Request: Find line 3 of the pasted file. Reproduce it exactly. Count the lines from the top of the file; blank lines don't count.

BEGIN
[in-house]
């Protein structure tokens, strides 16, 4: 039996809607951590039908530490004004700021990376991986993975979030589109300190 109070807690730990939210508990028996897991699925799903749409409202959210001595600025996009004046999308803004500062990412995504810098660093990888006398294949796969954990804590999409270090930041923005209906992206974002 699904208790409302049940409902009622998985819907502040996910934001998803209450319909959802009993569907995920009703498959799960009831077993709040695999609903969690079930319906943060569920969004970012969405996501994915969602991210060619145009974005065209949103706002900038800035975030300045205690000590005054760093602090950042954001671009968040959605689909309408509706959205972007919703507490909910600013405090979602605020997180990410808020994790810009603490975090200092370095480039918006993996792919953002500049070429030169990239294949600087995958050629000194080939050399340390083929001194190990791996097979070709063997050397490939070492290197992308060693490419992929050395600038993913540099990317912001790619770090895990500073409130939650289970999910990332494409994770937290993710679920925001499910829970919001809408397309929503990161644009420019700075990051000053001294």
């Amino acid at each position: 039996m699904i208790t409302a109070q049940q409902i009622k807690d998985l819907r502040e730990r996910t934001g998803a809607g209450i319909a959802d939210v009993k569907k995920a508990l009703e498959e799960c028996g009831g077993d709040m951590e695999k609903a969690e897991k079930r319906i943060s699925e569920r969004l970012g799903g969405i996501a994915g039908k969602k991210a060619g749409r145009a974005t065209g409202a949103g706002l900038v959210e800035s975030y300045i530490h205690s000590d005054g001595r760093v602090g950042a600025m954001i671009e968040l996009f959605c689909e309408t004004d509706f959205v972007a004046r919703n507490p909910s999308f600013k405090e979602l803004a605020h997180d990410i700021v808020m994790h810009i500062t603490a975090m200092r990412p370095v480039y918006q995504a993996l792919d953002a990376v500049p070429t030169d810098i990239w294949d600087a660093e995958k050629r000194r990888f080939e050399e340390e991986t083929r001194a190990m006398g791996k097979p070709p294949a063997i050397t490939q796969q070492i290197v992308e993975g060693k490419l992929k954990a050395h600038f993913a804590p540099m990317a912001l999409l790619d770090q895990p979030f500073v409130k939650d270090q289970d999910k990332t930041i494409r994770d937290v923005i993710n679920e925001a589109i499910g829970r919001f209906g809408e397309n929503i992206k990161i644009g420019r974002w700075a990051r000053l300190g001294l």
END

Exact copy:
């Amino acid at each position: 039996m699904i208790t409302a109070q049940q409902i009622k807690d998985l819907r502040e730990r996910t934001g998803a809607g209450i319909a959802d939210v009993k569907k995920a508990l009703e498959e799960c028996g009831g077993d709040m951590e695999k609903a969690e897991k079930r319906i943060s699925e569920r969004l970012g799903g969405i996501a994915g039908k969602k991210a060619g749409r145009a974005t065209g409202a949103g706002l900038v959210e800035s975030y300045i530490h205690s000590d005054g001595r760093v602090g950042a600025m954001i671009e968040l996009f959605c689909e309408t004004d509706f959205v972007a004046r919703n507490p909910s999308f600013k405090e979602l803004a605020h997180d990410i700021v808020m994790h810009i500062t603490a975090m200092r990412p370095v480039y918006q995504a993996l792919d953002a990376v500049p070429t030169d810098i990239w294949d600087a660093e995958k050629r000194r990888f080939e050399e340390e991986t083929r001194a190990m006398g791996k097979p070709p294949a063997i050397t490939q796969q070492i290197v992308e993975g060693k490419l992929k954990a050395h600038f993913a804590p540099m990317a912001l999409l790619d770090q895990p979030f500073v409130k939650d270090q289970d999910k990332t930041i494409r994770d937290v923005i993710n679920e925001a589109i499910g829970r919001f209906g809408e397309n929503i992206k990161i644009g420019r974002w700075a990051r000053l300190g001294l």